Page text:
This article is reproduced with permission from Spidell Publishing, Inc.
Planning estimated taxes for 2018 federal returns is a serious challenge, with massive changes and many unknowns. For federal returns, relying on the prior-year safe harbors may result in an overpayment, but if the taxpayer is underpaid, there would be no penalty.
With minor exceptions, California has not conformed to any of the federal changes. There has been no legislation introduced to conform to any of the federal changes. So, where does that leave us for California? It leaves us in the same place as any other year. In most cases, taxpayers can rely on the prior- year safe harbor (see next page). But there are some unique California exceptions that might cause problems or offer relief.
Retroactive Law Change
California law provides an exception to the estimated tax underpayment penalty that results when a law change retroactively increases a taxpayer’s estimated tax payments. The exceptions only apply to California law changes chaptered during the taxable year of the underpayment, therefore; it does not apply to federal law changes that may create an underpayment of state tax.
Prior-year Safe Harbor
California conforms with modifications to Internal Revenue Code (IRC) Section 6654, which provides generally for the penalty for failure to pay estimated taxes. In addition, IRC Section 6654 provides for installment due dates, the amounts of the required installments, and exception including the annualized income installment method. California also conforms to these federal provisions (using California amounts and installment percentages):
- The “required annual payment” is 90% of the tax shown on the return for the taxable year or 100% of tax shown on the return for the preceding taxable year, and
- The 100% prior-year tax is increased to 110% if the taxpayer’s prior-year adjusted gross income (AGI) exceeds $150,000 or $75,000 for married filing separately (using California AGI).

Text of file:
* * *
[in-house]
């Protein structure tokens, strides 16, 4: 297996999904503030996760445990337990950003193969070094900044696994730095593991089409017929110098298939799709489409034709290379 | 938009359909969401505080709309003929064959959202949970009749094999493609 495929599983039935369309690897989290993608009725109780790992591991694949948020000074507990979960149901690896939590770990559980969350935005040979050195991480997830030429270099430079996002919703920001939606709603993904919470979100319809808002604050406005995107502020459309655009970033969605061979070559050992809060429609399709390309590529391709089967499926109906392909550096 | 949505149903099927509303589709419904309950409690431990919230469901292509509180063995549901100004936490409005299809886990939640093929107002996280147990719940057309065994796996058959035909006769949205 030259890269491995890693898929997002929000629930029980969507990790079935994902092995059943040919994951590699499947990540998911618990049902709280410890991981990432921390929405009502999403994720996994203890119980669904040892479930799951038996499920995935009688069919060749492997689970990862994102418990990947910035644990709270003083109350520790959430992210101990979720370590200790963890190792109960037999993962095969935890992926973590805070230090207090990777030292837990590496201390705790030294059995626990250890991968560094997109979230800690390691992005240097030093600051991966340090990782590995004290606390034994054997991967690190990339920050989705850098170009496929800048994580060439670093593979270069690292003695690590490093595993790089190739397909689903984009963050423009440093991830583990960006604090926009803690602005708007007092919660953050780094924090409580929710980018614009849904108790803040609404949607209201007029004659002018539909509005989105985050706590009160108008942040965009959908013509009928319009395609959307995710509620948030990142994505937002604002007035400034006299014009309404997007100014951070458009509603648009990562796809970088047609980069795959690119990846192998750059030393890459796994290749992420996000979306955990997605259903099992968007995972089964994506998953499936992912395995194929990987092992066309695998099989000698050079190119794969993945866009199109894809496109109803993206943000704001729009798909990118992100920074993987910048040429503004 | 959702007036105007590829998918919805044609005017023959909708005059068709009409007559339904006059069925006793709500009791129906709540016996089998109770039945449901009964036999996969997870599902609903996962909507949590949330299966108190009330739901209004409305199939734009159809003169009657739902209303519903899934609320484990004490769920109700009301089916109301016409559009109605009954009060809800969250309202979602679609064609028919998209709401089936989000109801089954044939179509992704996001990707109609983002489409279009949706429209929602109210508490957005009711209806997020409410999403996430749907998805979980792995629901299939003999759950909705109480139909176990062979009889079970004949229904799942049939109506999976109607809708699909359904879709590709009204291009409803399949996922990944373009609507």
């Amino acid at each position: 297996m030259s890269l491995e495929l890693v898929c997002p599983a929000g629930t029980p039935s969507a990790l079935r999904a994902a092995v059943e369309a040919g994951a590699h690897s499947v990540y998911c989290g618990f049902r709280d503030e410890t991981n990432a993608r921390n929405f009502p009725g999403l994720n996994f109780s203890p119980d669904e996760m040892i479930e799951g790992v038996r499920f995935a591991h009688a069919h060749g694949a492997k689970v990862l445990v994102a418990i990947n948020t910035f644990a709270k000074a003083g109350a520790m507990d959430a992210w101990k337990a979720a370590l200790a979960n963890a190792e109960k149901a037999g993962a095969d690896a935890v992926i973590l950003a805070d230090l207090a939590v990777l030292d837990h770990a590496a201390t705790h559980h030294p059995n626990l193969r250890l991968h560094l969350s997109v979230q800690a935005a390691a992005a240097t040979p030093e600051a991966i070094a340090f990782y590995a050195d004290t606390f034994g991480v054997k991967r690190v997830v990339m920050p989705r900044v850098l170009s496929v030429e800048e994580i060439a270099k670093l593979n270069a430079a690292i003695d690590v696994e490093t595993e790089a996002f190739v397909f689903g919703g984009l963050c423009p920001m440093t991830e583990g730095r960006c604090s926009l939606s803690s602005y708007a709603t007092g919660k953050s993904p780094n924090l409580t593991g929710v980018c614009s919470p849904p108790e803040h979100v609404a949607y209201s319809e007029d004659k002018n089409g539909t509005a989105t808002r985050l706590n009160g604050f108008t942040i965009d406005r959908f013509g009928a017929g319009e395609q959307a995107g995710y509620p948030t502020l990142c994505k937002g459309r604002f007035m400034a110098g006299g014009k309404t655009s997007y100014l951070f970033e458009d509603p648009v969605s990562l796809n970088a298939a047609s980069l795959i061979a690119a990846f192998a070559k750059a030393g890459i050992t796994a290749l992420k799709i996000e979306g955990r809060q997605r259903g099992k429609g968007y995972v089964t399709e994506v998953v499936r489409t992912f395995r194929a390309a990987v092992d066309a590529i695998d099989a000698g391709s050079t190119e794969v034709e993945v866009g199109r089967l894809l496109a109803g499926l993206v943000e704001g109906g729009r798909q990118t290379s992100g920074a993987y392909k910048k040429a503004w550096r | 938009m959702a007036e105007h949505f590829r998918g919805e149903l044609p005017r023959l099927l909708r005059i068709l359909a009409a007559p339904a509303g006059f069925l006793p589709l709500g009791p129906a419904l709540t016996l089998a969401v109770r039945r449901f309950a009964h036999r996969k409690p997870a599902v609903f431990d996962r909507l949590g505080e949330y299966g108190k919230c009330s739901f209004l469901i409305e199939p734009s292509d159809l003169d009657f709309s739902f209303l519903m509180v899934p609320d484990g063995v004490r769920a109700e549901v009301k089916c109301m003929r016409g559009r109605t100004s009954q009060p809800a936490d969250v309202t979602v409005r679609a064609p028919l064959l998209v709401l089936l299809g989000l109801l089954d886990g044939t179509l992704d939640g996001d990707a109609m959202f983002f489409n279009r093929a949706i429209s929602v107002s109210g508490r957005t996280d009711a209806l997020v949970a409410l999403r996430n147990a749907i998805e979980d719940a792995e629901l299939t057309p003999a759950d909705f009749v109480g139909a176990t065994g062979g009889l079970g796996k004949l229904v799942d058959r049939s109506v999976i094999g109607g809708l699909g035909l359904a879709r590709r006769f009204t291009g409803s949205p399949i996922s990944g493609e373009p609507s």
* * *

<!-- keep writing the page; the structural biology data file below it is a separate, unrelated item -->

However, individuals with AGI of $1 million ($500,000 for married filing separate) or more must pay 90% of their current-year tax and may not use the prior-year safe harbor for California purposes.
Underpayment Penalty Nonconformity Loophole
California does not assess an underpayment penalty on the current year if, in the prior year, the taxpayer had a liability (minus credits for withholding, but not including estimated tax payments) of $500 or less ($250 for married filing separately). This means that a taxpayer whose prior-year withholding covered the tax could have no withholding or estimates paid in the current year and owe no penalty. This provision also applies to a taxpayer whose AGI equals or exceeds $1 million. The FTB has programmed its computer system to consider this provision when assessing the penalty.
Estimated Tax Installments for Individuals – California Percentages
- 1st quarter 30%
- 2nd quarter 40%
- 3rd quarter 0%
- 4th quarter 30%
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